Find a Grave® Volunteer of the Month

Congratulations to, Brandon W., the Find a Grave® featured volunteer of the month for February 2023! The cemeteries he has photographed in California have helped others around the world.

Brandon was born and raised in California’s Central Valley and has been living in the San Fransisco Bay area for the past twelve years. He lives near Colma, which is also known as the City of Souls or the City of the Silent, due to the many cemeteries established in the town. It is estimated that there are 1.5 million burials in Colma while those who live in town are numbered at about 1,600. Brandon has explored and photographed in all the cemeteries located in Colma, which was officially founded as a necropolis in 1924.

I became interested in genealogy and then cemeteries at a very young age. When visiting Oklahoma with my maternal grandparents, we visited Center Cemetery with my grandma’s older brother, Millard Henry. I was amazed that 6 generations of their family were buried in the small country cemetery from two of their great-grandmothers, all four of their grandparents, many of their parents’ siblings, their baby sisters and many cousins, down to children and grandchildren of their cousins. My Uncle Millard, who had personally dug many of the graves in his younger years, took me through the cemetery describing the relation of everyone in the community. I was so fascinated that I became hooked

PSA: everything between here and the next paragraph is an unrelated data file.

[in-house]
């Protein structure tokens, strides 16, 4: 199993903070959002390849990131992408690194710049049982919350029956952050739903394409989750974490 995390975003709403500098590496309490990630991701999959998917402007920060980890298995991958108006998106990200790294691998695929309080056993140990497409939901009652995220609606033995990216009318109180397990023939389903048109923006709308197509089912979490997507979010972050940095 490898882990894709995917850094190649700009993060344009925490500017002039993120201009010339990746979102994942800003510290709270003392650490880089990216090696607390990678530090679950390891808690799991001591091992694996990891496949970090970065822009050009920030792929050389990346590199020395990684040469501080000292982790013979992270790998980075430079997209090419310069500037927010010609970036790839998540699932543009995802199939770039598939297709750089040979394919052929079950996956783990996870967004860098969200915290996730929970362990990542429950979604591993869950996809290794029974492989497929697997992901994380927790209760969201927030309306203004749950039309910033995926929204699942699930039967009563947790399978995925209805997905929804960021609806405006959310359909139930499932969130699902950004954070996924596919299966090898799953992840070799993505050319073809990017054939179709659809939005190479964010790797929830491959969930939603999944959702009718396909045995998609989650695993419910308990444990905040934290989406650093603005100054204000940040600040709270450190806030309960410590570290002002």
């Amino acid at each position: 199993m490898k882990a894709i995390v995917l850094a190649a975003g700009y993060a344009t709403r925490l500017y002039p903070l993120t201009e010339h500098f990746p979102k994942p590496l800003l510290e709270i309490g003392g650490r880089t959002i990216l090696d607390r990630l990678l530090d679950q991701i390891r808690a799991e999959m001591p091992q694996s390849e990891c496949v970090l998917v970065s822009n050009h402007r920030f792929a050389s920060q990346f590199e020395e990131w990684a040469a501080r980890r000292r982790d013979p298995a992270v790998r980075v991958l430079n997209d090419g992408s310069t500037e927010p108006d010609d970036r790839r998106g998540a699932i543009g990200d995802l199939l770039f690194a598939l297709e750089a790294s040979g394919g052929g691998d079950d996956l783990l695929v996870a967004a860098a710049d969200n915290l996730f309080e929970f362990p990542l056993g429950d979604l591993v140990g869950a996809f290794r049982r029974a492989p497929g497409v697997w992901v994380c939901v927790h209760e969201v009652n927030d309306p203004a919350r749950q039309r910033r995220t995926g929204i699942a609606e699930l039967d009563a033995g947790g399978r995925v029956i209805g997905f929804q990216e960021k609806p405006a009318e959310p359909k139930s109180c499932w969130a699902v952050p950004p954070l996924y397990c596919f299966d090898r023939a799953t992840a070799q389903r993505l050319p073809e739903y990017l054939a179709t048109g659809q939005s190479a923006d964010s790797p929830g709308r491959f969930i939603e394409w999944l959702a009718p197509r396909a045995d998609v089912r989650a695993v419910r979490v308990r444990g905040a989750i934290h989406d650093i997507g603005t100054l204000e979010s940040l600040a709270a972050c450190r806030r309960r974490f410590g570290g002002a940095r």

As a young teen I joined Find a Grave (with the support/guidance of my mom and grandparents) and started adding family graves. This evolved into adding graves from local cemeteries in my hometown area. Back then I discovered there was a lack of information on graves of immigrants, particularly Asian American immigrants. My paternal grandfather was an immigrant from the Philippines so I felt a particular desire to help bridge this gap. This began by documenting the Chinese Cemetery of Stockton (French Camp, California) and the Asian sections of other cemeteries. When I moved to the SF Bay Area, I ended up photographing countless Asian American cemeteries and sections of cemeteries. Because of this I’ve been contacted by numerous organizations, including the a project to document Chinese American graves in California. I was also asked to speak for the California Genealogical Society about my experience with Asian American graves. Most of my photography has been here in California and in Oklahoma, though I have some random photos across other states. 

Here are a few of his favorites cemeteries:

Japanese Cemetery, Colma (unique and beautiful monuments showing great Japanese culture, one of the only cemeteries like it on the West Coast)

Hoy Sun Ning Yung Cemetery, Daly City (second largest Chinese cemetery in the Bay Area, on a hillside with views of the bay, I photographed the entire cemetery of 6,000 by myself which was an adventure)

Chinese Christian Cemetery, Daly City, (perched on a steep hill and somewhat hidden next to the above it has some of the oldest marked Chinese graves in the SF area)

It has been humbling because I have been contacted by so many people, particularly descendants of early Asian American immigrants, who have searched for years for their ancestor’s grave and were able to find it from my Find a Grave photos. I’ve even been contacted by people from around the world who were able to find the graves of their long lost immigrant relatives who left their home country and had family members who never knew what happened to them. There are so many stories and all are special and amazing to me.

He specifically remembers the story of a grave he photographed in 2019, when he was contacted by a member named Susan. Brandon reached out to her and she shared her story of Choy Sing Lee’s grave: